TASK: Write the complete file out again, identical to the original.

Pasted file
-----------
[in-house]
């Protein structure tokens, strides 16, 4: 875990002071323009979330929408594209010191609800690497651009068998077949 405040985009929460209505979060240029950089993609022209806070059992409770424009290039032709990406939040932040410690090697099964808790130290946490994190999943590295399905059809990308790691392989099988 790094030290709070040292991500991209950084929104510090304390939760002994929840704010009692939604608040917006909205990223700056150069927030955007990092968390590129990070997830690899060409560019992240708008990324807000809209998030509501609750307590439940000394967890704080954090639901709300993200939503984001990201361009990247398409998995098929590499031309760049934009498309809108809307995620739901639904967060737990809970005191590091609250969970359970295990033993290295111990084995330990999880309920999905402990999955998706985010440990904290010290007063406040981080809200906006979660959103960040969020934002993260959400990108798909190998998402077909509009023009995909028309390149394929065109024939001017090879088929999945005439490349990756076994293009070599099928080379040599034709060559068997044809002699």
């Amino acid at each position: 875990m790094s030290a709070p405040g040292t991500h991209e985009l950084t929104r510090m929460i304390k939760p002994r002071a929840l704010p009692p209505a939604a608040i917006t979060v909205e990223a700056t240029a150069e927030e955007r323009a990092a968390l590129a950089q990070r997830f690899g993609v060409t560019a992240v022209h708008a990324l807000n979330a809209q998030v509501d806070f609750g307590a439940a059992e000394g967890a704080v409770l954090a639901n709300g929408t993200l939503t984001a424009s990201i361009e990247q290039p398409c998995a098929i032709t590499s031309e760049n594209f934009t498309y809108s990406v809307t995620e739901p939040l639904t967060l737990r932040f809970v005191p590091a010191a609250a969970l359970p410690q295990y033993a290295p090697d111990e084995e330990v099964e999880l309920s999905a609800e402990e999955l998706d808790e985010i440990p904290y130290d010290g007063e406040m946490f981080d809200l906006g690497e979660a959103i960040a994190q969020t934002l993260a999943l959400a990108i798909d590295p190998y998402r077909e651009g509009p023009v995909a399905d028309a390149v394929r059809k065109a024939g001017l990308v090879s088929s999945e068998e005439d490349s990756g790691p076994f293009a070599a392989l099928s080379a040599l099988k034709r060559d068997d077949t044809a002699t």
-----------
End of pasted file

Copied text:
[in-house]
């Protein structure tokens, strides 16, 4: 875990002071323009979330929408594209010191609800690497651009068998077949 405040985009929460209505979060240029950089993609022209806070059992409770424009290039032709990406939040932040410690090697099964808790130290946490994190999943590295399905059809990308790691392989099988 790094030290709070040292991500991209950084929104510090304390939760002994929840704010009692939604608040917006909205990223700056150069927030955007990092968390590129990070997830690899060409560019992240708008990324807000809209998030509501609750307590439940000394967890704080954090639901709300993200939503984001990201361009990247398409998995098929590499031309760049934009498309809108809307995620739901639904967060737990809970005191590091609250969970359970295990033993290295111990084995330990999880309920999905402990999955998706985010440990904290010290007063406040981080809200906006979660959103960040969020934002993260959400990108798909190998998402077909509009023009995909028309390149394929065109024939001017090879088929999945005439490349990756076994293009070599099928080379040599034709060559068997044809002699």
């Amino acid at each position: 875990m790094s030290a709070p405040g040292t991500h991209e985009l950084t929104r510090m929460i304390k939760p002994r002071a929840l704010p009692p209505a939604a608040i917006t979060v909205e990223a700056t240029a150069e927030e955007r323009a990092a968390l590129a950089q990070r997830f690899g993609v060409t560019a992240v022209h708008a990324l807000n979330a809209q998030v509501d806070f609750g307590a439940a059992e000394g967890a704080v409770l954090a639901n709300g929408t993200l939503t984001a424009s990201i361009e990247q290039p398409c998995a098929i032709t590499s031309e760049n594209f934009t498309y809108s990406v809307t995620e739901p939040l639904t967060l737990r932040f809970v005191p590091a010191a609250a969970l359970p410690q295990y033993a290295p090697d111990e084995e330990v099964e999880l309920s999905a609800e402990e999955l998706d808790e985010i440990p904290y130290d010290g007063e406040m946490f981080d809200l906006g690497e979660a959103i960040a994190q969020t934002l993260a999943l959400a990108i798909d590295p190998y998402r077909e651009g509009p023009v995909a399905d028309a390149v394929r059809k065109a024939g001017l990308v090879s088929s999945e068998e005439d490349s990756g790691p076994f293009a070599a392989l099928s080379a040599l099988k034709r060559d068997d077949t044809a002699t």